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Let $p$ be an odd prime $p > 3$. What is $\dfrac{-2}{p}$?

I need some help with this problem

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If this is from an assignment, probably $(2/p)$ was already done in class, and you know about $(-1/p)$. You can combine these two pieces of knowledge to get to $(-2/p)$. –  André Nicolas Nov 28 '12 at 20:52

1 Answer 1

This is a special case that is proved separately.

In the two cases $$p \equiv 1,3 \pmod 8, \; \; \; (-2 | p) = 1.$$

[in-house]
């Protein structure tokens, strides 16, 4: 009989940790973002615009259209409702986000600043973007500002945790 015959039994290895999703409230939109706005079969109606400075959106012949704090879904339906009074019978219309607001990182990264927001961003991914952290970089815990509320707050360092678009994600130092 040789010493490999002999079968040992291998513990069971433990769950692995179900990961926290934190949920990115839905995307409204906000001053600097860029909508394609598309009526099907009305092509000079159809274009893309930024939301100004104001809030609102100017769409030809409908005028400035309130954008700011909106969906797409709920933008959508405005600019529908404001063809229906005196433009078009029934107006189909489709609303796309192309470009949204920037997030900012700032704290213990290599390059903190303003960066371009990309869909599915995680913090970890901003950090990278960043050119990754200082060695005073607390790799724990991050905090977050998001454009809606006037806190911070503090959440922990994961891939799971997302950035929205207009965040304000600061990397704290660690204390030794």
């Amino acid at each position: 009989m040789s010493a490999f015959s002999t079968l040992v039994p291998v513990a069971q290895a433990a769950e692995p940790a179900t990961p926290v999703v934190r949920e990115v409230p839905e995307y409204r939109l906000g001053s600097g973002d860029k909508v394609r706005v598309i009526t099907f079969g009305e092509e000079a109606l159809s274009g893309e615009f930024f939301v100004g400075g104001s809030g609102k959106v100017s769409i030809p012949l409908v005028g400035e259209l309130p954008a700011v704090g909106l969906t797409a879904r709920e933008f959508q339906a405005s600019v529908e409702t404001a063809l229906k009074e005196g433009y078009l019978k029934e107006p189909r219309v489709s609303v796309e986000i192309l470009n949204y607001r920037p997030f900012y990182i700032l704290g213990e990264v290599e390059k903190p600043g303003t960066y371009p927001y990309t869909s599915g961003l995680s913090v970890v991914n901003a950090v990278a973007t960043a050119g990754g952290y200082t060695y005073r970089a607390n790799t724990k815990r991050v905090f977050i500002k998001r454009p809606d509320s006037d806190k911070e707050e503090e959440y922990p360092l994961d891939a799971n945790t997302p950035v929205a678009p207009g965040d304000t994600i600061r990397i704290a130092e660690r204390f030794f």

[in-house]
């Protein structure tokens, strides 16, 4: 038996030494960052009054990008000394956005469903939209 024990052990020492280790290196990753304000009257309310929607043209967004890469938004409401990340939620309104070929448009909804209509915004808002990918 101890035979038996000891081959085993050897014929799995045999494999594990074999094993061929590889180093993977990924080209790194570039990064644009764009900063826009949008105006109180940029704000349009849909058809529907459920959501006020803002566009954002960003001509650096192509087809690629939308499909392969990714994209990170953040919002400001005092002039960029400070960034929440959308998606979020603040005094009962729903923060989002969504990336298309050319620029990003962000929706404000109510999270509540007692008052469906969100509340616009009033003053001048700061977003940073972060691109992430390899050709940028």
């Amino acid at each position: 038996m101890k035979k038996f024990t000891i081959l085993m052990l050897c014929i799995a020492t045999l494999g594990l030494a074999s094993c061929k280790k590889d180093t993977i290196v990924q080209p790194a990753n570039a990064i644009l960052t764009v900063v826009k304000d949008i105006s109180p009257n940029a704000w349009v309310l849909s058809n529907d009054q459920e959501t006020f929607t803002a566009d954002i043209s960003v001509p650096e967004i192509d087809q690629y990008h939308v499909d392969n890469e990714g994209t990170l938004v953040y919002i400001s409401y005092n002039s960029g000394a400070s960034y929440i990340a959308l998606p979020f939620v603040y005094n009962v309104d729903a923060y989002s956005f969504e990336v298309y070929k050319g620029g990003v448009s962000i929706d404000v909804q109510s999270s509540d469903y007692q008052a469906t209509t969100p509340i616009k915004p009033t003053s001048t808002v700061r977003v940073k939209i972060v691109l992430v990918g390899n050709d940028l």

In the two cases $$p \equiv 5,7 \pmod 8, \; \; \; (-2 | p) = -1.$$

This has a concrete shape: whenever $$p \equiv 1,3 \pmod 8, \; \; \exists \; u,v \in \mathbb Z : u^2 + 2 v^2 = p.$$ These give the basic examples for alternate Pythagorean triples, $$ (u^2 - 2 v^2)^2 + 2 (2 uv)^2 = p^2. $$

Then again, whenever $p \equiv 5,7 \pmod 8,$ if $$ x^2 + 2 y^2 \equiv 0 \pmod p, \; \mbox{then} \; x,y \equiv 0 \pmod p, \; \mbox{and} \; x^2 + 2 y^2 \equiv 0 \pmod {p^2}. $$

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